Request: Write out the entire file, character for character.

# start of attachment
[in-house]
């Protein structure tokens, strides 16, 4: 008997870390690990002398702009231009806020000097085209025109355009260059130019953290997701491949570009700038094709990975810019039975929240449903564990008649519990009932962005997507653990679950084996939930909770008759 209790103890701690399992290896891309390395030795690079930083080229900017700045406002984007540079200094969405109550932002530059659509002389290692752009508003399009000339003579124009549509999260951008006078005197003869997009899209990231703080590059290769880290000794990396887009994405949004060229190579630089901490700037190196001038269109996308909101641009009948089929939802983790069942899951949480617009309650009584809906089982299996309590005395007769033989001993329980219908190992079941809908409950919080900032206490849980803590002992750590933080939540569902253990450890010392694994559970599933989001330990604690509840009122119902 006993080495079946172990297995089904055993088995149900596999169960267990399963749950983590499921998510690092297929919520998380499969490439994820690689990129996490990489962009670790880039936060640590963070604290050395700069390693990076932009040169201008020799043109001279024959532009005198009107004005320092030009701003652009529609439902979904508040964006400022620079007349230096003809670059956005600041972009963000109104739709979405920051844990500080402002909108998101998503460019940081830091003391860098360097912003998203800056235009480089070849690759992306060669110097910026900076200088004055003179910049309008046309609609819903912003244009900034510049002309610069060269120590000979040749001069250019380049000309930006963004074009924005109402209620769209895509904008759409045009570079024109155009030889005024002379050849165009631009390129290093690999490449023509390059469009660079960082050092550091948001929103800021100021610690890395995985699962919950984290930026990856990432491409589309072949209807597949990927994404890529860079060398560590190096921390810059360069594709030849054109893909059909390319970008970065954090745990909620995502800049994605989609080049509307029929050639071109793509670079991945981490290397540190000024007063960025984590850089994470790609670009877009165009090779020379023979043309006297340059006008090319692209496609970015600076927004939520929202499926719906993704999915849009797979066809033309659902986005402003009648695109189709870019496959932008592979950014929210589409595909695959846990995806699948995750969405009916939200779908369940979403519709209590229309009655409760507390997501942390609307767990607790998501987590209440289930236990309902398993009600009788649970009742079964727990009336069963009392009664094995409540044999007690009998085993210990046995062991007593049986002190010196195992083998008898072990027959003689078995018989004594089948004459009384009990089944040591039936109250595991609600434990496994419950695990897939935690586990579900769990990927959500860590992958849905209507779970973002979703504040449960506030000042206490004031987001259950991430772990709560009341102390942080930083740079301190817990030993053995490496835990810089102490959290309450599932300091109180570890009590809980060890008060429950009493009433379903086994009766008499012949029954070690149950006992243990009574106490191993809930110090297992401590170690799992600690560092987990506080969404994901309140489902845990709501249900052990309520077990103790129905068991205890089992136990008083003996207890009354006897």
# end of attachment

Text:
[in-house]
């Protein structure tokens, strides 16, 4: 008997870390690990002398702009231009806020000097085209025109355009260059130019953290997701491949570009700038094709990975810019039975929240449903564990008649519990009932962005997507653990679950084996939930909770008759 209790103890701690399992290896891309390395030795690079930083080229900017700045406002984007540079200094969405109550932002530059659509002389290692752009508003399009000339003579124009549509999260951008006078005197003869997009899209990231703080590059290769880290000794990396887009994405949004060229190579630089901490700037190196001038269109996308909101641009009948089929939802983790069942899951949480617009309650009584809906089982299996309590005395007769033989001993329980219908190992079941809908409950919080900032206490849980803590002992750590933080939540569902253990450890010392694994559970599933989001330990604690509840009122119902 006993080495079946172990297995089904055993088995149900596999169960267990399963749950983590499921998510690092297929919520998380499969490439994820690689990129996490990489962009670790880039936060640590963070604290050395700069390693990076932009040169201008020799043109001279024959532009005198009107004005320092030009701003652009529609439902979904508040964006400022620079007349230096003809670059956005600041972009963000109104739709979405920051844990500080402002909108998101998503460019940081830091003391860098360097912003998203800056235009480089070849690759992306060669110097910026900076200088004055003179910049309008046309609609819903912003244009900034510049002309610069060269120590000979040749001069250019380049000309930006963004074009924005109402209620769209895509904008759409045009570079024109155009030889005024002379050849165009631009390129290093690999490449023509390059469009660079960082050092550091948001929103800021100021610690890395995985699962919950984290930026990856990432491409589309072949209807597949990927994404890529860079060398560590190096921390810059360069594709030849054109893909059909390319970008970065954090745990909620995502800049994605989609080049509307029929050639071109793509670079991945981490290397540190000024007063960025984590850089994470790609670009877009165009090779020379023979043309006297340059006008090319692209496609970015600076927004939520929202499926719906993704999915849009797979066809033309659902986005402003009648695109189709870019496959932008592979950014929210589409595909695959846990995806699948995750969405009916939200779908369940979403519709209590229309009655409760507390997501942390609307767990607790998501987590209440289930236990309902398993009600009788649970009742079964727990009336069963009392009664094995409540044999007690009998085993210990046995062991007593049986002190010196195992083998008898072990027959003689078995018989004594089948004459009384009990089944040591039936109250595991609600434990496994419950695990897939935690586990579900769990990927959500860590992958849905209507779970973002979703504040449960506030000042206490004031987001259950991430772990709560009341102390942080930083740079301190817990030993053995490496835990810089102490959290309450599932300091109180570890009590809980060890008060429950009493009433379903086994009766008499012949029954070690149950006992243990009574106490191993809930110090297992401590170690799992600690560092987990506080969404994901309140489902845990709501249900052990309520077990103790129905068991205890089992136990008083003996207890009354006897």